I clamped my mouth shut and looked down below me. A pit had been dug almost at my feet, and Angie was kneeling in it, praying. Around the edge, Jules' men were gathered, gazing down at her. Occasionally one would peer up at me, point and laugh, but the main show appeared to be below.

Two men emerged from a tent, dragging a large crate between them. Directly behind them walked Jules S. Pilitt, our executioner. He was again the serene individual I had first encountered. The trio stopped at the edge of the pit. Jules looked up at me and graced me with a smile. "Ah, James, my lad. Fine, fine. I'm pleased to see you're still with us. I trust you aren't comfy? Good, good. In an hour or so your pain should be gone. Yes, all done. But first, a show? Yes? How about it, James, are you up for a show? Get it? Up for a show?" I failed to see the humor, but Jules laughed enough for both of us. "Splendid, splendid, splendid. Nothing like a captive audience." He walked over and slapped my leg. "Get it, James? Captive audience? Goodness, where is your sense of humor? Ah well, perhaps the star of our show, that charming debutante Angie, will be more amusing."

At this Angie glanced up and ceased her praying. She stood up, her eyes passing over me, and then looked down again. It hurt me that she didn't even bother to look me in the eye. I was up here dying because of her, and she wouldn't even acknowledge me. I tried to understand her position, but I had a hard time with empathy at the moment.

She looked back up and smiled at Jules. "You may as well release him. I'll give you what you want. You can't win now, anyway."

Jules eyebrows arched up like two battling spiders. "Release him? I should think not, no no. We passed that stage some time ago. There will be no further discussion. No, no. You children must learn to be responsible for your actions. Yes, my dear, yes indeed you must. You must be punished. Yes, indeed. And now, for you, a present from the Dark One Himself. He thought you'd be thrilled by it, you see. Sort of symbolic, don't you know?" The men pushed the giant crate to the edge of the pit.

Jules warned the others. "Stand back, stand back. Give the men room!" He grinned at Angie. "My sweet girl, I would not trade places with you at this moment for all the riches in hell. Indeed, I wouldn't. Are you ready, my pet? Any last words? No? I thought not. All right men, she has the apple, let loose the serpent."

The two men pried off the lid and tilted the crate forward. Out slid the most gigantic reptile I'd ever seen in my life. It was huge! Slowly, it eased out of its holding, and melted down towards Angie. She remained silent, backing away, but I could see her composure starting to crack. The snake's head hovered above her for a second and then darted to the right, looping about her shoulders. She let out a quick shriek then and began to struggle, but it was an uneven fight. The anaconda darted in and out, encircling and entwining about her body, until she was wrapped from shin to shoulder in shiny, gliding muscle.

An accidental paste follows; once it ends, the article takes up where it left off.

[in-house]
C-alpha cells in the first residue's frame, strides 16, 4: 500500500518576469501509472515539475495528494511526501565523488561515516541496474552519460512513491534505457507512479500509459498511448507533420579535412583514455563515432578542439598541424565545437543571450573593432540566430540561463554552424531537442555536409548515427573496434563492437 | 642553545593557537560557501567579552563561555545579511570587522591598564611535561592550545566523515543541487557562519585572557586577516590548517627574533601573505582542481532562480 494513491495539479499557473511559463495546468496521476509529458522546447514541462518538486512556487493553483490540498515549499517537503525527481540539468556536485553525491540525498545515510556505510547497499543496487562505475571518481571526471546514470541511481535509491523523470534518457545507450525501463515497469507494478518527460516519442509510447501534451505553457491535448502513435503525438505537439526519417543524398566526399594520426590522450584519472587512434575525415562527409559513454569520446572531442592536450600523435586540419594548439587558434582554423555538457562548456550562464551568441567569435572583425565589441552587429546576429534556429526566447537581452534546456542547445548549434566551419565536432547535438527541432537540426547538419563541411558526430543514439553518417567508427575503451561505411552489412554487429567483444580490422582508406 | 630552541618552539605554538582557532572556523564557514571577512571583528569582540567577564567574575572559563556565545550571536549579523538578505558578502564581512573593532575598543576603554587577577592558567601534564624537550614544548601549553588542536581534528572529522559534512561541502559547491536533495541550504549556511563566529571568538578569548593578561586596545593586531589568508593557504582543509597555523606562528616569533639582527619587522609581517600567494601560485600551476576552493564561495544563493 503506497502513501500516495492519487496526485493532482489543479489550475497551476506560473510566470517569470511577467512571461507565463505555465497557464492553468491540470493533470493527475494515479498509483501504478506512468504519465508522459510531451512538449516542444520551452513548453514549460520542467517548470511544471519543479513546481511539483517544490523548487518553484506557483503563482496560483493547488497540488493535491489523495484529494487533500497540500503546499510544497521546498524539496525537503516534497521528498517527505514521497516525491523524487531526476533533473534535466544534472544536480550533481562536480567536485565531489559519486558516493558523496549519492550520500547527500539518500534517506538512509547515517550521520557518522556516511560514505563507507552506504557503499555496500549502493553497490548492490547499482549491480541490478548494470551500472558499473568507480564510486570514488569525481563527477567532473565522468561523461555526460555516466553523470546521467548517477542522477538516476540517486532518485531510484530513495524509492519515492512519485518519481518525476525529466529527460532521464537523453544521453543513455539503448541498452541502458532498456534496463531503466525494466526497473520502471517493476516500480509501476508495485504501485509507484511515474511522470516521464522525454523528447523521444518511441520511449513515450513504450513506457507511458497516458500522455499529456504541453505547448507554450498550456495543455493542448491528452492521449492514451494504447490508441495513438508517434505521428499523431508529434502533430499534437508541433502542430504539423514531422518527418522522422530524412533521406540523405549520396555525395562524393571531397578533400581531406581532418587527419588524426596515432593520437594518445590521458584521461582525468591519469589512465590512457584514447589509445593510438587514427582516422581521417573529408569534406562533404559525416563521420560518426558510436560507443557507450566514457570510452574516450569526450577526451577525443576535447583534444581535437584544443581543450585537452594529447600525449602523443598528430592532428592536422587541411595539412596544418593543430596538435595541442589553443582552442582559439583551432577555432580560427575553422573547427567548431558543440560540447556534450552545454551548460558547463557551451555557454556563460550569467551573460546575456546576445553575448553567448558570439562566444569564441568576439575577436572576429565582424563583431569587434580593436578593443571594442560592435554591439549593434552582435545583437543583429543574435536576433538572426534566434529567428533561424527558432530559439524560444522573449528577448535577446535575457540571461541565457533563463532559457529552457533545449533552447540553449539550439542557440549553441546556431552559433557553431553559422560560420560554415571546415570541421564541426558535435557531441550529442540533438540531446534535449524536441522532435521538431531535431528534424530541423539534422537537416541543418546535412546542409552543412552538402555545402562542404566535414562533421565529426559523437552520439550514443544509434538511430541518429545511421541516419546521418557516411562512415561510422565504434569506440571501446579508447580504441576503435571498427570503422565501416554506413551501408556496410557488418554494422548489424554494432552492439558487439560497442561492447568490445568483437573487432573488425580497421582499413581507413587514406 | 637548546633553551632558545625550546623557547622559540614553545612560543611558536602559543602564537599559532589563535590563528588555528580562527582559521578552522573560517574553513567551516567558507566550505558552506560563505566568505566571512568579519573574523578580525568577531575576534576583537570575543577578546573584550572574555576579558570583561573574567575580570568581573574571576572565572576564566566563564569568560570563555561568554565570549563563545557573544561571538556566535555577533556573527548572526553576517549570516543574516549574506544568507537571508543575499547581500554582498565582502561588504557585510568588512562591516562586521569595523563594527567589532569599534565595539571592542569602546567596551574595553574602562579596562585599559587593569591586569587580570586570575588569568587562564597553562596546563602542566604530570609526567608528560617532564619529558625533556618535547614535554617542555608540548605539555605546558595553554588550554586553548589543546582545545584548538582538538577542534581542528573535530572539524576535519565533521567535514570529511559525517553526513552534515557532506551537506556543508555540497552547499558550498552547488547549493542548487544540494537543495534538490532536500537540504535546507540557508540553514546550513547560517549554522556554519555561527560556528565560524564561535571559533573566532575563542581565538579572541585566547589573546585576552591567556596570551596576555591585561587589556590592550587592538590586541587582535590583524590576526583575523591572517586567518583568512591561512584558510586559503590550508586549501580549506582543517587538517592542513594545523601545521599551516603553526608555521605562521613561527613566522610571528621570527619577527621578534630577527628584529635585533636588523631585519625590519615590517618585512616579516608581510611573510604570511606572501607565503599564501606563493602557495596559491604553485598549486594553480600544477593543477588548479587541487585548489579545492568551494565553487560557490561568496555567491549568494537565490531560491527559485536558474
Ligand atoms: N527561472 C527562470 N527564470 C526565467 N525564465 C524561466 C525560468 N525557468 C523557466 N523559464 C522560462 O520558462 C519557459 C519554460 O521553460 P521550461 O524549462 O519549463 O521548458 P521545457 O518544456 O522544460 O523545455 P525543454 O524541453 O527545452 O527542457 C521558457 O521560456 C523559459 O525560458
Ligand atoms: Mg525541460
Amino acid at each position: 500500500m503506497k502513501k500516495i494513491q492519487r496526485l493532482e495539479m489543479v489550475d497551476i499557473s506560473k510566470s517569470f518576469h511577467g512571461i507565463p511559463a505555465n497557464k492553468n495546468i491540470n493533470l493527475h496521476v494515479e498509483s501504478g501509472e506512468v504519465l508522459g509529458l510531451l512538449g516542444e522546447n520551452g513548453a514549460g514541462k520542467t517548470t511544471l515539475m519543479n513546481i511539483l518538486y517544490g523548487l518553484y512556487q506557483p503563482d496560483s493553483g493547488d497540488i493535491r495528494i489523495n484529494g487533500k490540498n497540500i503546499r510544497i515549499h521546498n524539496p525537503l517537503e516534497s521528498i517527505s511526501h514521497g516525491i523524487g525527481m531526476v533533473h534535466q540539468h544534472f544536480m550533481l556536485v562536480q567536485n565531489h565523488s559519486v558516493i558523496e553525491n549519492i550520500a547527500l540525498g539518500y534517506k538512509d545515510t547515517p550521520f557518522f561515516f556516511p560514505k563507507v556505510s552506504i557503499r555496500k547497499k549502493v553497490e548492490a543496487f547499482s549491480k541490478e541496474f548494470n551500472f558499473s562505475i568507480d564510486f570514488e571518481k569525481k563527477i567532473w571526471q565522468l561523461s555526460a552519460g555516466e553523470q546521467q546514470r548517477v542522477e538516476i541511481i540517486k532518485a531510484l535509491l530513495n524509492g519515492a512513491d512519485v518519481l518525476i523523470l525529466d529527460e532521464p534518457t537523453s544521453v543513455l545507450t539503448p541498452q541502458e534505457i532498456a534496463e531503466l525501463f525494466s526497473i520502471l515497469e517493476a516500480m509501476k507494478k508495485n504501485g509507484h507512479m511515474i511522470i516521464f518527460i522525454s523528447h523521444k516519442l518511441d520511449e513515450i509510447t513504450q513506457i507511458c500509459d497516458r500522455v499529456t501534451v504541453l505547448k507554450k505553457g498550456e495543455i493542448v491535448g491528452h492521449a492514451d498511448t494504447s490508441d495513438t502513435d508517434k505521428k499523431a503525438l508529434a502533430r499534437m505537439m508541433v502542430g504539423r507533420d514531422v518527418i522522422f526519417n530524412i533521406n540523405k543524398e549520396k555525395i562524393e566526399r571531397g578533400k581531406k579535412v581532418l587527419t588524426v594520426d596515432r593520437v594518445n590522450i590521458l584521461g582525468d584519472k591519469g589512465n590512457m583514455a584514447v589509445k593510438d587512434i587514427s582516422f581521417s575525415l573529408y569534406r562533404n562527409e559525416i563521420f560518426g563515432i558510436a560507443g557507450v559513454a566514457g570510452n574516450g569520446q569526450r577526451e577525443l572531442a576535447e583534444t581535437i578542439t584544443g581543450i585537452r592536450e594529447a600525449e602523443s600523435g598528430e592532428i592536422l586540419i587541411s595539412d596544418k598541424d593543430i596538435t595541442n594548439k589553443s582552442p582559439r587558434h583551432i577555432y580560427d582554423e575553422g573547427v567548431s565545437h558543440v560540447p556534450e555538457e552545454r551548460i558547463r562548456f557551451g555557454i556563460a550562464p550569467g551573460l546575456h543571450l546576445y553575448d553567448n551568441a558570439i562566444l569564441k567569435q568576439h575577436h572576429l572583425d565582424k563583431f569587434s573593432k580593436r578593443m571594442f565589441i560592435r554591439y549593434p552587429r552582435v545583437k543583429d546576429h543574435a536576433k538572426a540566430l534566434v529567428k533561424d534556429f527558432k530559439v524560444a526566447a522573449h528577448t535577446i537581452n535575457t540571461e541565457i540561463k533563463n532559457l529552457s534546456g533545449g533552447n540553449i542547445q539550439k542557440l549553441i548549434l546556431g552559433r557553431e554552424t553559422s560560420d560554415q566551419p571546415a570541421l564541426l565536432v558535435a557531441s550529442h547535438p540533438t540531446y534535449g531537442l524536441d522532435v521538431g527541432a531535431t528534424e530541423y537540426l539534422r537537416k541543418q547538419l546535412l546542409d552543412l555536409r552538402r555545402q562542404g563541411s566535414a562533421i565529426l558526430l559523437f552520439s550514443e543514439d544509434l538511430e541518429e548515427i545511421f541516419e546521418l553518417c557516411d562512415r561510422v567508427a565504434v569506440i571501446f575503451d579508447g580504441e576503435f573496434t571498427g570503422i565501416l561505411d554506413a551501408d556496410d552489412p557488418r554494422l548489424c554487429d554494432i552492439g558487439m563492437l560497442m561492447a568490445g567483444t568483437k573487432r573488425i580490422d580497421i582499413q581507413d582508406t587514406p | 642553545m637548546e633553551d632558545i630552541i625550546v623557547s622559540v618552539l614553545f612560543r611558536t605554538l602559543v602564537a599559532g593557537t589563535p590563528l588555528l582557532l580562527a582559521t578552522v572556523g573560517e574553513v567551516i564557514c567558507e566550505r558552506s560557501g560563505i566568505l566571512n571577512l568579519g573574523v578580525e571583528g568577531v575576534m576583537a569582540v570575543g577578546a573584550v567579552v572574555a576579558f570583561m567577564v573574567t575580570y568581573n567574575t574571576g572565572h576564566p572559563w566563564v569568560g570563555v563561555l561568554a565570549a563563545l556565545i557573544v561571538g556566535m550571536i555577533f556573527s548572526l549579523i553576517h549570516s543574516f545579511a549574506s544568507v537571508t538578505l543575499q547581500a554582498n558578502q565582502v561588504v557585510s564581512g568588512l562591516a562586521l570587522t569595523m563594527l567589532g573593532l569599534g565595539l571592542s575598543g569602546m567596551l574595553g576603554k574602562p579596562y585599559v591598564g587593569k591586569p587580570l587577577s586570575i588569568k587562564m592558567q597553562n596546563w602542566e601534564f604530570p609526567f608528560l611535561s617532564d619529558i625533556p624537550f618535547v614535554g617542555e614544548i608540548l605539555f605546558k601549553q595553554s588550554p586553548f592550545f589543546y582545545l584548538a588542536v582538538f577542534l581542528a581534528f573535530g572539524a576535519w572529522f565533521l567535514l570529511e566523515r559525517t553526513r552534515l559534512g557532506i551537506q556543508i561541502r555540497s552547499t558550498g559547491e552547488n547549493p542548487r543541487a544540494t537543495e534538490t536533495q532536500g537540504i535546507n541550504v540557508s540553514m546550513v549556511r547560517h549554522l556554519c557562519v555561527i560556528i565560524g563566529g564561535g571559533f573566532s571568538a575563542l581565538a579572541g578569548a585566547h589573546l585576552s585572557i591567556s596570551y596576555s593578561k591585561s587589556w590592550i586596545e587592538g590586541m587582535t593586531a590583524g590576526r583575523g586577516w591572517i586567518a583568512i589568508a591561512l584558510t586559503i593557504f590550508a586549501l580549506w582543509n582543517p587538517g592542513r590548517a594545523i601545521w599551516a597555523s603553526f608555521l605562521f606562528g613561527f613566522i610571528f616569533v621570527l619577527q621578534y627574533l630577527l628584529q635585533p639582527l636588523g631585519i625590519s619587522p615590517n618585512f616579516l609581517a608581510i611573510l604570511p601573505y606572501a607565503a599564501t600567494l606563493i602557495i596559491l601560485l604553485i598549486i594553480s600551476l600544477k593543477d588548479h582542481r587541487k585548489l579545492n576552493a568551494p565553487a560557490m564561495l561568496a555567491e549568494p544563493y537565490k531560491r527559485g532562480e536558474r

"James!" she squealed, gasping. "Help me! It's... squeezing me! I...can't...breathe!"

The snake was moving more slowly now, gracefully and elegantly crushing the last breaths from her. I felt myself starting to fade as well. And then I noticed with some confusion, a foot long shaft of wood abruptly emerge from the chest of one of the black garbed men. He screamed and fell, pawing at this intruder. From the woods charged a small band of men, yelling and wailing away at Jules' men with sword and arrows. Quickly, the evil ones scattered into the forest. A crowd of our rescuers ran over to me, and I felt the cross being tilted backwards towards the ground.

A concerned face appeared above me. He brushed his unruly, blonde hair out of his eyes and spoke. "Can you hear me? I'm Kennen. Everything's going to be okay now. You're safe."

I tilted my head in the direction of the pit. Several men had recently leaped into it.

"Don't worry, she'll be fine, I'm sure. Now let's get you of this and out of here. Jules will regroup and return soon. We won't be able to hold them off when they return." He yelled at bodies rushing past. "Greg, Al, help him out of here! Hurry!"

I honestly don't recall much regarding the rest of our trip to Patmos. My next memory is of waking in the softest bed I could ever recall having slept in. I had no idea as to how long I'd been asleep. Kennen was sitting in a corner, reading. I noted with some amusement it was not a Bible but a cheap fantasy/adventure novel. I cleared my throat and spoke, "Is Angie okay?"

He looked up and smiled. "Oh, you're awake. Good. Yes, Angie is just fine. She's resting in the room across the hall. She's a bit sore, but that's all. Our medical facilities are still pretty good here. Y'know, you two were lucky we got there when we did. We pulled it pretty close, but then the Commander has always had a flair for the dramatic."